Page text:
Edmonton Journal: Published on: June 5, 2016 | Reporter Jason Hills
Sometimes just before Gavin Dodd heads out on to the competition floor he keeps a sugar pill close by just in case he needs it.
It’s not to give him a sugar high as he heads out to do a combination of twists and turns on the trampoline mat — it’s his life line.
Diagnosed at the age of 4, the 12-year-old from Kamloops has never let being a type 1 diabetic stand in his way of becoming one of the bright young stars in the world of gymnastics.
This week at the 2016 Global News national championships in artistic and trampoline gymnastics at the University of Alberta’s Butterdome, Dodd won two gold medals in the double-mini trampoline and tumbling competition and a silver in the synchro trampoline competition. After the preliminary individual trampoline competition Dodd sits in second place gunning for another medal.
“I was never worried about it holding me back. I’ve never thought about it as ever being a disadvantage in my life. That’s the way it is. I am not going to stop just because I have this,” said Dodd.
On a regular day, Dodd has to check his blood sugar between five and six times a day. During a competition it’s at least that many times — sometimes more. He’s been competing since he was six-years-old, so it’s been nothing new for him, but it just takes more effort to manage his diabetes.
If his blood sugar is too high he can be sluggish. Too low, and it becomes very dangerous.
“I have to take everything into consideration. If my number is higher right before I compete, that could be adrenaline or excitement or it could be higher. I just have to take everything into consideration so I’m not wrong,” said Dodd.
This is Dodd’s third straight national championship and it’s been by far his best results. Over the last year, he has developed into one of Canada’s best young gymnasts. In fact, he could even be considered one of the world’s best young gymnasts in his age group.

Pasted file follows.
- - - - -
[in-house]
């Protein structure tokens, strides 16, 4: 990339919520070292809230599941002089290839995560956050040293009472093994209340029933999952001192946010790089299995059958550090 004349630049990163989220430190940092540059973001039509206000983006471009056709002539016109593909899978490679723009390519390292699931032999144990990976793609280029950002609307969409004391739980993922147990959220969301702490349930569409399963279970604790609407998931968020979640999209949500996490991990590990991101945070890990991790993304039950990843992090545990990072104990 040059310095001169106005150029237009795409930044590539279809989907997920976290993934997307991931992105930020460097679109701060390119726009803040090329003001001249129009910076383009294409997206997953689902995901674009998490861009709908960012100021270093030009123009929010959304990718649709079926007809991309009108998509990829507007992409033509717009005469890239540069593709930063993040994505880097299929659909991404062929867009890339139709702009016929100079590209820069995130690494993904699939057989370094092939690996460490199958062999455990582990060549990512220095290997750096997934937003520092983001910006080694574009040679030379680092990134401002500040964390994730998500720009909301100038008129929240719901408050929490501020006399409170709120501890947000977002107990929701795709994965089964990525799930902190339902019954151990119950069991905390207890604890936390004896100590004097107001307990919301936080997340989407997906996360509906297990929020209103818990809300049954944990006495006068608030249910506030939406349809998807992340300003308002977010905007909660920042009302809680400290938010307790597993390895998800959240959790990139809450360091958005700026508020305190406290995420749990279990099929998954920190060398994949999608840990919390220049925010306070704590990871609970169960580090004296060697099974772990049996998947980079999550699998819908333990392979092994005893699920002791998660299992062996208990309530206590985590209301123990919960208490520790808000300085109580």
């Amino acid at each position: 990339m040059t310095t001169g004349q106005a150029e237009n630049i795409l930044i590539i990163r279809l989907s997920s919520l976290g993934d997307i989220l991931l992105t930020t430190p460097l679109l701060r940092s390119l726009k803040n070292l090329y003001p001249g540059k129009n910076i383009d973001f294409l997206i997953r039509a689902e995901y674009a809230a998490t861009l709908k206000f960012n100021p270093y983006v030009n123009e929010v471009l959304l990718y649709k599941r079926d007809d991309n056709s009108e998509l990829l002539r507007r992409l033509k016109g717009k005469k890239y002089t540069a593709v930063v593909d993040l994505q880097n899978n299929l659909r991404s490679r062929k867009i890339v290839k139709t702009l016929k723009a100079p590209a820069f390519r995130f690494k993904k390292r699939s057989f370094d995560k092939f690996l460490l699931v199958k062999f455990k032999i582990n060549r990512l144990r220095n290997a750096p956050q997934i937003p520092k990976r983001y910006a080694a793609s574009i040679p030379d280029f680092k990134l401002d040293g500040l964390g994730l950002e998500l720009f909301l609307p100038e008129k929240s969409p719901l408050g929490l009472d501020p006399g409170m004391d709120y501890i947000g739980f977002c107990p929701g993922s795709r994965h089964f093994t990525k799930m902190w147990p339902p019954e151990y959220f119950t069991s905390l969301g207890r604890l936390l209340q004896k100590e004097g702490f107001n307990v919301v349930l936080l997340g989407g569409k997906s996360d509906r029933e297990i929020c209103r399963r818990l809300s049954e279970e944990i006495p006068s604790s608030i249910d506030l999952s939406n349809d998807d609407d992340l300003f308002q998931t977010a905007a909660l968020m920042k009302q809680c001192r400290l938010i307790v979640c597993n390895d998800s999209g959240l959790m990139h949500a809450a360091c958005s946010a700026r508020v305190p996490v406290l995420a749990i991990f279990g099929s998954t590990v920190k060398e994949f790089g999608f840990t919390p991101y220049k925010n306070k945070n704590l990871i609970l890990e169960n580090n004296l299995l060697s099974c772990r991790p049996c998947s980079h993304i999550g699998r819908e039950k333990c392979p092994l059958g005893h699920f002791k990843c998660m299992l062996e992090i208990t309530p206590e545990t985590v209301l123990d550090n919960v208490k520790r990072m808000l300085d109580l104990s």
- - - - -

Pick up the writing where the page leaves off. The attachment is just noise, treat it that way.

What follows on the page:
Last November, he represented Canada for the very first time at the 24th International Gymnastics Federation Trampoline Gymnastics World Age Group Competition in Denmark and he won gold in the in double-mini trampoline event.
For those who aren’t familiar with this event, it’s similar to that of the gymnastics vault where the gymnast will sprint and jump and two a series of tricks landing on two small trampolines before sticking their landing.
Now, he’s a world champion.
“I never expected to win gold,” said Dodd. “It was my first time competing internationally for Team Canada.”
Dodd has taken that experience in Denmark and continued his strong performances. Something that is unique about the national championships is that they’re held at all the different age levels. So someone like Dodd can get a front row seat and watch his idols in trampoline perform their amazing tricks.
“I look up to Jason Burnett because of his skill set and with everything that he’s been able to accomplish,” said Dodd.
“They have so much wisdom, and it’s nice to be a part of an event like this and be able to pick their brains.”
When he’s not performing on the big stage this week, he’s spending time at the Butterdome watching all of the senior trampoline competitions.
“I’m always watching them every chance I get. I will stay after my competitions just to see how they do. Seeing them do all their skills to perfection is pretty cool.”